Continuing with the off-ice official opportunity which has come my way this year, was something I had hoped for after a taste of it earlier this year. I’d expressed as much to the crew chief for the off-ice officials and on Friday night he arranged for me to assist in the time-keeper’s box. This was a great experience.
I must admit I was immediately considering the practical; whether I could make it over the ice to the box without falling on my dignity. Fortunately, I had on Skecher non-skids to keep me erect. It’s even more fun, as you’re going out to the box when the good natured fans surprise you with bangs on the glass as you pass them. I guess everyone loves a pratfall.
My fellow travelers mentioned to me that the ice was especially slick after the Zamboni had finished its work. Indeed, the between periods intermission was extended to a certain extent because of excess water from the ice resurfacing that hadn’t frozen.
I did manage the entire game without falling to the ice, though, and that at least kept my dignity intact.
Once in the box, it’s time to do your job. All the people in there have different things to do. Keep the time, record penalties and goals, announce the game, or manage the penalty area
Keeping time is more than just starting and stopping the clock. That has to be done in concert with events being conducted throughout the game. There are time outs (in the vernacular called “TV timeouts”) where the red light comes on, events happen up in the stands, supplemented by the audio and video support, and are over in one minute, ten seconds. This happens three times a period, all smoothly choreographed to the fans. Also, these have to happen in prescribed time windows of stoppages.
There are also the penalties to keep track of. Again, there’s more to this than just putting up the two minutes and letting it run. Sometimes you don’t even know when a penalty starts, like a ten minute misconduct following a two minute minor. It can start at a different time if there’s a goal during the minor, as happened while I was there. This is important to transmit to the penalty box official who will let the player out when appropriate.
Then there’s the announcer – having to inform the fans about the events of the game, the penalties, power plays and goals as well as sliding in an entire litany of fan participation events (guess the attendance, 50/50 raffle winner, hockey equipment raffle winners. The entire thing is a scripted show where everything has to get into the show, but nobody is precisely sure when. The work between the time-keeper and the announcer has to run smooth.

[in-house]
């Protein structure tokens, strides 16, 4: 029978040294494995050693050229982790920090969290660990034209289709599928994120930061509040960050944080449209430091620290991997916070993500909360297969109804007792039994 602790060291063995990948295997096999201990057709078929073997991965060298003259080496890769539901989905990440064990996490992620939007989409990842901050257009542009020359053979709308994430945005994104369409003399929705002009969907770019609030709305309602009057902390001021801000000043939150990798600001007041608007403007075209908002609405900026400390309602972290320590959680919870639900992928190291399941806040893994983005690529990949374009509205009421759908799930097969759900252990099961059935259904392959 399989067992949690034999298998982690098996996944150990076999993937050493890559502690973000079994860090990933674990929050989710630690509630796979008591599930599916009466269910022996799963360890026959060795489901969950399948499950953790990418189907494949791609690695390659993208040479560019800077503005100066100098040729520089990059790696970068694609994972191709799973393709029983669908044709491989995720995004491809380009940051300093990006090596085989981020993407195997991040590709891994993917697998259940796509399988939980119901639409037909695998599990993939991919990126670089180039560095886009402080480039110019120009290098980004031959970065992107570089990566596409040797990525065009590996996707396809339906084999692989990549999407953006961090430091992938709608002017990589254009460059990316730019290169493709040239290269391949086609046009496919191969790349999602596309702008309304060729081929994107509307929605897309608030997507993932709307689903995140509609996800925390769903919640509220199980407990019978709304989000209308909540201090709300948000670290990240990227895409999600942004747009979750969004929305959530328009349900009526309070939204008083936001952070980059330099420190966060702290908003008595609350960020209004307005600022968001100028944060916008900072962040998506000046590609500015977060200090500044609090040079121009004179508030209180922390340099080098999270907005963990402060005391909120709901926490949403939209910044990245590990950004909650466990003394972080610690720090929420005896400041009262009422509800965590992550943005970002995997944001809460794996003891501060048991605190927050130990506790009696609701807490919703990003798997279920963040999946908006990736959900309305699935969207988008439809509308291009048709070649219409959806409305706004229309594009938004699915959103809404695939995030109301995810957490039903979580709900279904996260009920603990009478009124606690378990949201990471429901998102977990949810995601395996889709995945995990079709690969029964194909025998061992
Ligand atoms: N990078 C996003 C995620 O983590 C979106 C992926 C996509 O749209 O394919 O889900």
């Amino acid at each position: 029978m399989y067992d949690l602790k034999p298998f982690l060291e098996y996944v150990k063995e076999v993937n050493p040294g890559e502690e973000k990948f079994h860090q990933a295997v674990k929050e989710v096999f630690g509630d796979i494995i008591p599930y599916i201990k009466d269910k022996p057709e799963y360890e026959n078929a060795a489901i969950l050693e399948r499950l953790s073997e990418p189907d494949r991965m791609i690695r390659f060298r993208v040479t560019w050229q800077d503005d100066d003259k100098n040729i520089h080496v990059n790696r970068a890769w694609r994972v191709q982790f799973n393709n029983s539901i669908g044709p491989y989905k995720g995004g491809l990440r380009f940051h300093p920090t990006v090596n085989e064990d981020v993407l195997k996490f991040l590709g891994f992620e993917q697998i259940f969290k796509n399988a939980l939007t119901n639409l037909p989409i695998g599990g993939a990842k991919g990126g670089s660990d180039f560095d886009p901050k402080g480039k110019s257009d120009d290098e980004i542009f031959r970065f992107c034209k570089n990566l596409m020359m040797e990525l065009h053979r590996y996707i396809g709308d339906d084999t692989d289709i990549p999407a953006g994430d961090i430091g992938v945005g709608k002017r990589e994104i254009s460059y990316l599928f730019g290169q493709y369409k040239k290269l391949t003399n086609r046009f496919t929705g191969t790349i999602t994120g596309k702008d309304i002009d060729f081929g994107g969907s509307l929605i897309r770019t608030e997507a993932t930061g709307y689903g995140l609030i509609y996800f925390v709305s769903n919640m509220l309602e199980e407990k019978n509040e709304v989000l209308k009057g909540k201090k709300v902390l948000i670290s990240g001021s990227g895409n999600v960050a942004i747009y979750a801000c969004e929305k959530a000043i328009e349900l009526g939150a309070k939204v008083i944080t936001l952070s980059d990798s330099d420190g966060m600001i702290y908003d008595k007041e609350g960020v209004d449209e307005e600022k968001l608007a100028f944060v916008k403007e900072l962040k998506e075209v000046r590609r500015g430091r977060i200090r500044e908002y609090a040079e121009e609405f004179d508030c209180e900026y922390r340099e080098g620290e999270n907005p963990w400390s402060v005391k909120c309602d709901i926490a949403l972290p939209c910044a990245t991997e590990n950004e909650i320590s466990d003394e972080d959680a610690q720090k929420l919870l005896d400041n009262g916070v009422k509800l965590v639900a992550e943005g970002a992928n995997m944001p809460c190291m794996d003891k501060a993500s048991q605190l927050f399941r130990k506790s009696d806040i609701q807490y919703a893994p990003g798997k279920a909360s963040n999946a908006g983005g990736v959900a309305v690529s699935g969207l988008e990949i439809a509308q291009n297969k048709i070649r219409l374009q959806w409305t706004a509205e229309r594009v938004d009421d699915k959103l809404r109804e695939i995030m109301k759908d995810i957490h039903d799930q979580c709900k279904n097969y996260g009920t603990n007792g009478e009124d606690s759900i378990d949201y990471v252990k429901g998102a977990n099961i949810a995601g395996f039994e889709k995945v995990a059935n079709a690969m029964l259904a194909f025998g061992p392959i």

Then there are the duties of the penalty box officials. They have to do more than just open and close the door for the players caught with their hands in the cookie jar. The pucks to replace those going into the stands are there to support the on-ice officials, as are the towels and water bottles for these guys, who skate all the time (shifts? What’s a shift?), except at the TV time-outs. They also get to be the place where broken or abandons sticks are brought. Hopefully they can open the door, get the stick all the way into the box and get that door slammed shut before the players barrel into the dasher.
My night in the box was a little different in that Reading scored on four consecutive power plays. The penalized players were going through a revolving door on the box. The penalties lasted 8 seconds, 6 seconds, 19 seconds and 35 seconds. This led to the obvious question as to the personal hygiene regimen of that box’s official failing him. Nobody wants to stay with him? All in good fun.
He finally had someone who stayed with him for a while when #74 for Cincinnati, Brandon McNally, got two minutes and a ten minute misconduct. Then we all heard the chirping fans. “You’re spending more time in the box than on the ice”, “You’re time is almost up, but don’t worry, you’ll be back” were heard out of the fan base behind us. And #74 leaned over to the official and told him quietly, that the fan was probably right.
In recording the penalties and goals, I ran out of room for the goals. They were put up in blank lines in the penalty area. Also, there are corrections for assists and goals. Who touched the puck and when? Was there a tip-in at the front of the net? These guys try their best to get it right, by reviewing video between periods. So sometimes additional assists are given and the goal scorer could even change.
These things are all in a day’s work for the off-ice officials. These guys love the game, work diligently, and make the whole show enjoyable for us all.